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Asabiyya: Re-Interpreting Value Change in Globalized Societies

Authors
Disciplines
  • Economics
  • Religious Science
  • Social Sciences

Abstract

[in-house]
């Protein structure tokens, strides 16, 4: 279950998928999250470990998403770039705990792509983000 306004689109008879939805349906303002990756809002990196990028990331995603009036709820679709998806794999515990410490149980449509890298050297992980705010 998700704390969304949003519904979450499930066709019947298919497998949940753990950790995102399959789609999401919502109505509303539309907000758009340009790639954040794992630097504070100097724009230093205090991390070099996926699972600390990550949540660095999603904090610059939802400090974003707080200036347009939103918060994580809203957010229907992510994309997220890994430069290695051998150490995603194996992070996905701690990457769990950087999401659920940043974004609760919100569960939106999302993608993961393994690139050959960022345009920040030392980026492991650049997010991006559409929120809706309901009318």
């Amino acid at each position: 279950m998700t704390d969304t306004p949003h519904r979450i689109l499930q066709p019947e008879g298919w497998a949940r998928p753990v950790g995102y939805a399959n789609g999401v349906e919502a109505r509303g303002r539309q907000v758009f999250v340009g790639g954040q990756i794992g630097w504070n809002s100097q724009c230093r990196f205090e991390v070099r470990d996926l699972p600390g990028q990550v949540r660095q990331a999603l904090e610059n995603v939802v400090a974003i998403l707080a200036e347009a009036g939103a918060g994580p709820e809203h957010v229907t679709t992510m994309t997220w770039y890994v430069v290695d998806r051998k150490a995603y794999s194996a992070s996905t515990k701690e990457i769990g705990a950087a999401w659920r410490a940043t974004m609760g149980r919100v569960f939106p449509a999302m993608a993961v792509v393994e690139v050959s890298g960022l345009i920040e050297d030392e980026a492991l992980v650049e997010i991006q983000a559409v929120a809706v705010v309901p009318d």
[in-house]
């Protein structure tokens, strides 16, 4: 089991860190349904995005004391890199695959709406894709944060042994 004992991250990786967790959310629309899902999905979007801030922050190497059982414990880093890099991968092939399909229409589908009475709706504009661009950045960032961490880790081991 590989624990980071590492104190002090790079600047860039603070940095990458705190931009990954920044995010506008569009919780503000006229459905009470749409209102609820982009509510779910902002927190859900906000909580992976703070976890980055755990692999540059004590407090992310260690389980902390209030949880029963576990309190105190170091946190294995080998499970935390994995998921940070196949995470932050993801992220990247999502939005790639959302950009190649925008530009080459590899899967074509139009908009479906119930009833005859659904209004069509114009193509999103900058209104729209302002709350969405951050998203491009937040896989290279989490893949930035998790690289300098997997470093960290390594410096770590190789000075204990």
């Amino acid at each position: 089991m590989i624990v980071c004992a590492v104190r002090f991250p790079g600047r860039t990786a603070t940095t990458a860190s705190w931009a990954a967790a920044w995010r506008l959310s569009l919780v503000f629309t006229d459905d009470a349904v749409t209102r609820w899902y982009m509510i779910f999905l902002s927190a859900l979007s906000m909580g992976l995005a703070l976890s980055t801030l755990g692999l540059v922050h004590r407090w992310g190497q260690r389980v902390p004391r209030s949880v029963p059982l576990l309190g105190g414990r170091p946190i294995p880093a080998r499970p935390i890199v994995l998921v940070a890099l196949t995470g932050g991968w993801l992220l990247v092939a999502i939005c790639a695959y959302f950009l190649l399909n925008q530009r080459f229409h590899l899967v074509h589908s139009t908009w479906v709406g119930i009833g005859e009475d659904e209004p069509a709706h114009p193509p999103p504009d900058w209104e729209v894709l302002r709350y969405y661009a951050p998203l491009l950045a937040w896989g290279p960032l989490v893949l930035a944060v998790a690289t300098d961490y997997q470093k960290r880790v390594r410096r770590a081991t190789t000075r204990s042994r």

This article reflects the renewed interest of economics and the social science discipline in value systems and religion. The World Values Survey provided a data framework of global value change, whose quantitative results led Barro (2004) to analyze the connections between some dimensions of recent sociological religious value research with economic growth. The present essay starts from this methodological position, and links value systems with economic performance in a much wider and macrosociological framework. We further develop the well-known Inglehart and Welzel (2003) map of global values, and develop the idea of "Asabiyya" ("social cohesion"), as a counter-model to both Barro and Inglehart and Welzel approaches. A frequently asked question is whether “modernization” without "spiritual values" in a globalized world economy and world society possible in the long run? Starting from principal component analysis, it is shown that rather two factors are decisive in understanding global value change: a continuum of "traditional versus secular", and a continuum "cheating versus active society". Asabiyya in the 21st Century, as a way out from the modernization trap of societies, characterized by large-scale social anomaly, is a high secularism combined with a high active society score, thus avoiding the "modernization trap". We show that economic growth in the current world crisis is far more connected with these dimensions. We conclude that not a society based on fear is needed in the first place, but an active society of volunteer social work.

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